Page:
“The Last Children of Krypton”
Original Airdate: October 17, 2016
WHAT’S GOING ON IN NATIONAL CITY?
Superman’s still hanging around National City. I sure hope Clark left someone in charge of the superheroing in Metropolis or occasionally makes the trip back to save a few old ladies from burning buildings, because otherwise he’s a jerk. I don’t care how cute a family team he makes with Kara. Metropolis gets attacked enough to warrant its own alien protector, so I’m pretty sure the villains aren’t going to go on a convenient vacation while Kara and Clark have a miniature family reunion.
But Clark’s sticking around because a new problem has risen up from the depths of the season’s plot: John Corben (he was the one trying to kill Lena last week) has been brought back to life as the stupidly named Metallo and can launch kryptonite beams from his chest. During the first fight of the episode, one of the beams hits Kara just hard enough for Superman to reenact a famous Crisis on Infinite Earths cover, but no worries! Kara’s fine. Yeah, two episodes into the show Supergirl and I was totally scared that they would kill off Supergirl. That was truly a thrilling moment.
The main threat of the episode is Metallo — and Metallo: The Sequel, who shows up a little later — and the DEO has to go about finding a way to protect Supergirl and Superman from the Metallo chest beams. They put Winn on the job because otherwise his only roles would be to make annoying asides and fanboy over Superman. The Metallo plot is only vaguely interesting and sort of rushed, considering the dramatic buildup we got at the end of the last episode. I assume its role was mainly to introduce the Cadmus woman who created the Metallos and to limply parallel her anti-alien stance with the sudden rift that occurs between Alex and Kara.
That rift happens because Kara contemplates moving to Metropolis with Clark, which angers Alex because Clark literally just became a part of Kara’s actual life while the Danvers family helped raise her since she arrived on Earth. Alex has a point. Kara’s reasoning is also sound, from her perspective, but the whole argument is a lot of the writers telling instead of showing. In my opinion, this sort of character crisis would have been better utilized much later — perhaps after building up Kara’s feelings of loneliness for several episodes and then giving her Clark to latch onto for support. Two episodes into the season — what’s probably only a few days, in-show, after the big group celebration that ended season one and solidified Kara’s place on Earth as part of a family — and this feels rushed.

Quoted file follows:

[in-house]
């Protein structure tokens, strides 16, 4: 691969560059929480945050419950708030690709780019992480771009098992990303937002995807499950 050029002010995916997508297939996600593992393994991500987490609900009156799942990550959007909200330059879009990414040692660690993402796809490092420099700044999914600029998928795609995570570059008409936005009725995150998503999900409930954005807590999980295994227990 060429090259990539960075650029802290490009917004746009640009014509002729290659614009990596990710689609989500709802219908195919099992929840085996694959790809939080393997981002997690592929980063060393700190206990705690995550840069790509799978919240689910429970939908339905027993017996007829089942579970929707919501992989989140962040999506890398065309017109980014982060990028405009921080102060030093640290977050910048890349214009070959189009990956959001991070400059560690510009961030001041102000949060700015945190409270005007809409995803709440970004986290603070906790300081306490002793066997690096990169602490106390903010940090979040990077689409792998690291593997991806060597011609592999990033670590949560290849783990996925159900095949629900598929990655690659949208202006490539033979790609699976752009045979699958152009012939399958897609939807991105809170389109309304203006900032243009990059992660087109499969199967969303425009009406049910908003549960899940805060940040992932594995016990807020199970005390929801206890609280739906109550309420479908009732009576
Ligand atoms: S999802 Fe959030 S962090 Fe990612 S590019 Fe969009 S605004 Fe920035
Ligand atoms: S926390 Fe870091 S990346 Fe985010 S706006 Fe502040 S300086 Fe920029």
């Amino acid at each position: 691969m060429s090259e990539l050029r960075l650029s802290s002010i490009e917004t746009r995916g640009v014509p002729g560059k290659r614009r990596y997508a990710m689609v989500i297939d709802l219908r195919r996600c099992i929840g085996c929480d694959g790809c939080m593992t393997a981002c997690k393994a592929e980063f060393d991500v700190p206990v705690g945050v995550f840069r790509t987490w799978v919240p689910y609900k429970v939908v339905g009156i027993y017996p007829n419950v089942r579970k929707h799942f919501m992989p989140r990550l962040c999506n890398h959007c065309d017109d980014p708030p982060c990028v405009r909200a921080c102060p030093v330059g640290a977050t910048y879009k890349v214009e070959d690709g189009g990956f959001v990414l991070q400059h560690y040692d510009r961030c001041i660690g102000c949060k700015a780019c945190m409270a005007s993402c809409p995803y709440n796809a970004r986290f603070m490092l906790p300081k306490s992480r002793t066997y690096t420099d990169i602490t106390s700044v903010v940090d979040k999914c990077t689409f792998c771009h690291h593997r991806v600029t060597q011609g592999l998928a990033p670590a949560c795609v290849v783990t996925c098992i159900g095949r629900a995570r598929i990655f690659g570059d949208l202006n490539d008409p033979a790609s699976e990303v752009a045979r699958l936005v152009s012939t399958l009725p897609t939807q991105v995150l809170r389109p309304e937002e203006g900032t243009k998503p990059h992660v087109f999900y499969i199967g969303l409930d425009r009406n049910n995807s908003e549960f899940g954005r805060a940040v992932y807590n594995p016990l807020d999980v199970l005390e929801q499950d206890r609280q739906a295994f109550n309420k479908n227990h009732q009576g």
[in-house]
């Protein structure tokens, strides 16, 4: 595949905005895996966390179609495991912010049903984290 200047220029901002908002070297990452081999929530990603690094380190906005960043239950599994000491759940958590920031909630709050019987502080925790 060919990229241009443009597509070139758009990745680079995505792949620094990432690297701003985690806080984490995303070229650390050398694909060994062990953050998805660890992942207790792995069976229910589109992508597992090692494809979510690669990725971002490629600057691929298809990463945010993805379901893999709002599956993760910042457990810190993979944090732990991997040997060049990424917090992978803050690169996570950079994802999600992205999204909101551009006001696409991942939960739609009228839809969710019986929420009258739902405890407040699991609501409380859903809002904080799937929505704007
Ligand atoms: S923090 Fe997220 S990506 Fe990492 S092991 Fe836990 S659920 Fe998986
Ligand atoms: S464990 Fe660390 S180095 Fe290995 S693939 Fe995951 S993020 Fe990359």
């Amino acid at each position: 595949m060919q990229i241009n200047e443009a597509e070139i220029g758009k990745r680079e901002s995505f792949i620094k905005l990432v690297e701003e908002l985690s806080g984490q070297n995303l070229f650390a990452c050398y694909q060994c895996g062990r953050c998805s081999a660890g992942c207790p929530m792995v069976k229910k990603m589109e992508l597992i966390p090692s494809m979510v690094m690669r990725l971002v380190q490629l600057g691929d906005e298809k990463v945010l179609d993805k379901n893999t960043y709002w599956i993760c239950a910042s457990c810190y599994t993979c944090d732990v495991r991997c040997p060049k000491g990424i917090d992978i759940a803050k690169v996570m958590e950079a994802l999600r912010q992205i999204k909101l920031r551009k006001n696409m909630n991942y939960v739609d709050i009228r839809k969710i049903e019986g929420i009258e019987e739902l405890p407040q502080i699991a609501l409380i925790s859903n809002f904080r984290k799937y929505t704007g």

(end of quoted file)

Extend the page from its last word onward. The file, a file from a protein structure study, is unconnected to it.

I think it’s kind curious that the Cat Grant storyline, which was designated by real life writing the plot and therefore could have been excusably rushed, ended up giving the episode some of its best moments. Maybe it’s the chemistry between Kara and Cat, or maybe it’s just because Cat Grant is a character who’s hard not to love, but the scenes involving the two of them were the definite highlights of the episode. This show’s ability to get things wonderfully right make me even more confused when they fumble promising ideas.
And speaking of which...
WAY TO WASTE YOUR SUPERMAN, SUPERGIRL
When I learned that Supergirl would be bringing in Superman for a few episodes, the first thing I thought was “Hey, they can afford Superman now!” and the second thing I thought was “Please don’t overshadow Supergirl.” I know a lot of people were afraid of the same thing. There are tons and tons of shows, comics, movies — pretty much everything, in every medium — telling the story of Superman. There’s significantly less telling the story of Supergirl, whose story is so very untold that a single, concrete, canon explanation for her doesn’t even exist. She was a female counterpart to Superman, and that’s pretty much where the 1950s brainstorming session ended.